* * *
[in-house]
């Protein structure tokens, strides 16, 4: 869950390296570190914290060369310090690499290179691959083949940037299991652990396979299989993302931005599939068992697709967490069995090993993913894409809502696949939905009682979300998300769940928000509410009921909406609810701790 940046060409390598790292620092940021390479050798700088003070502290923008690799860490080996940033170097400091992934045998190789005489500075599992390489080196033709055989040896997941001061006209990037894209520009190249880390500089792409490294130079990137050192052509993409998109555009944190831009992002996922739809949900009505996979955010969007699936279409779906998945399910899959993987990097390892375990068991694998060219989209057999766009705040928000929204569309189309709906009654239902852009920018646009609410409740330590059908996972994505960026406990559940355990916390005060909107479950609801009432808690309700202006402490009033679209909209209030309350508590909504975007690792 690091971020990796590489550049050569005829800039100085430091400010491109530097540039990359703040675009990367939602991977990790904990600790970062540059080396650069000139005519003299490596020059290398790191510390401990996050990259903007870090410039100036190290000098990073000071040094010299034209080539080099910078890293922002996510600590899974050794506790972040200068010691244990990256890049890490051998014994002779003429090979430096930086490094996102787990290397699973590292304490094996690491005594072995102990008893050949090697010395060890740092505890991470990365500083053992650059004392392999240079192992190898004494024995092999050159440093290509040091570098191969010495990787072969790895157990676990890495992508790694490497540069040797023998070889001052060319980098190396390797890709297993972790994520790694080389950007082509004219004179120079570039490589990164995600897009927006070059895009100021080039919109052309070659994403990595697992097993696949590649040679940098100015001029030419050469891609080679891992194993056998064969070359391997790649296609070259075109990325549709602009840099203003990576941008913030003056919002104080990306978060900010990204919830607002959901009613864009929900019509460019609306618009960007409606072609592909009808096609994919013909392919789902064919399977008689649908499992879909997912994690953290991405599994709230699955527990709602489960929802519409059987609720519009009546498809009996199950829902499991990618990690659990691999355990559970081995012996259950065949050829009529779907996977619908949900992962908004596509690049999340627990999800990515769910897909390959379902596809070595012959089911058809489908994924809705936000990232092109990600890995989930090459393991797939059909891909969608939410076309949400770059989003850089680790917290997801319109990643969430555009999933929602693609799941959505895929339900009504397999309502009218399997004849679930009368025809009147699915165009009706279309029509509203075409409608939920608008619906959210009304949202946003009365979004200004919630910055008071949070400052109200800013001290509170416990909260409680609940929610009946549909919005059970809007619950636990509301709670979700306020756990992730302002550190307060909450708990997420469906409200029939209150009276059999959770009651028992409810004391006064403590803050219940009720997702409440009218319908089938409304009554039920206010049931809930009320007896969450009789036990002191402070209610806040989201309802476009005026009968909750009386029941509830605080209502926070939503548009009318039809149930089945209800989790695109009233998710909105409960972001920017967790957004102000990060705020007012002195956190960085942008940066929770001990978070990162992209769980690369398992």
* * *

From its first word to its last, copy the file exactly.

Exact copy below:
[in-house]
């Protein structure tokens, strides 16, 4: 869950390296570190914290060369310090690499290179691959083949940037299991652990396979299989993302931005599939068992697709967490069995090993993913894409809502696949939905009682979300998300769940928000509410009921909406609810701790 940046060409390598790292620092940021390479050798700088003070502290923008690799860490080996940033170097400091992934045998190789005489500075599992390489080196033709055989040896997941001061006209990037894209520009190249880390500089792409490294130079990137050192052509993409998109555009944190831009992002996922739809949900009505996979955010969007699936279409779906998945399910899959993987990097390892375990068991694998060219989209057999766009705040928000929204569309189309709906009654239902852009920018646009609410409740330590059908996972994505960026406990559940355990916390005060909107479950609801009432808690309700202006402490009033679209909209209030309350508590909504975007690792 690091971020990796590489550049050569005829800039100085430091400010491109530097540039990359703040675009990367939602991977990790904990600790970062540059080396650069000139005519003299490596020059290398790191510390401990996050990259903007870090410039100036190290000098990073000071040094010299034209080539080099910078890293922002996510600590899974050794506790972040200068010691244990990256890049890490051998014994002779003429090979430096930086490094996102787990290397699973590292304490094996690491005594072995102990008893050949090697010395060890740092505890991470990365500083053992650059004392392999240079192992190898004494024995092999050159440093290509040091570098191969010495990787072969790895157990676990890495992508790694490497540069040797023998070889001052060319980098190396390797890709297993972790994520790694080389950007082509004219004179120079570039490589990164995600897009927006070059895009100021080039919109052309070659994403990595697992097993696949590649040679940098100015001029030419050469891609080679891992194993056998064969070359391997790649296609070259075109990325549709602009840099203003990576941008913030003056919002104080990306978060900010990204919830607002959901009613864009929900019509460019609306618009960007409606072609592909009808096609994919013909392919789902064919399977008689649908499992879909997912994690953290991405599994709230699955527990709602489960929802519409059987609720519009009546498809009996199950829902499991990618990690659990691999355990559970081995012996259950065949050829009529779907996977619908949900992962908004596509690049999340627990999800990515769910897909390959379902596809070595012959089911058809489908994924809705936000990232092109990600890995989930090459393991797939059909891909969608939410076309949400770059989003850089680790917290997801319109990643969430555009999933929602693609799941959505895929339900009504397999309502009218399997004849679930009368025809009147699915165009009706279309029509509203075409409608939920608008619906959210009304949202946003009365979004200004919630910055008071949070400052109200800013001290509170416990909260409680609940929610009946549909919005059970809007619950636990509301709670979700306020756990992730302002550190307060909450708990997420469906409200029939209150009276059999959770009651028992409810004391006064403590803050219940009720997702409440009218319908089938409304009554039920206010049931809930009320007896969450009789036990002191402070209610806040989201309802476009005026009968909750009386029941509830605080209502926070939503548009009318039809149930089945209800989790695109009233998710909105409960972001920017967790957004102000990060705020007012002195956190960085942008940066929770001990978070990162992209769980690369398992």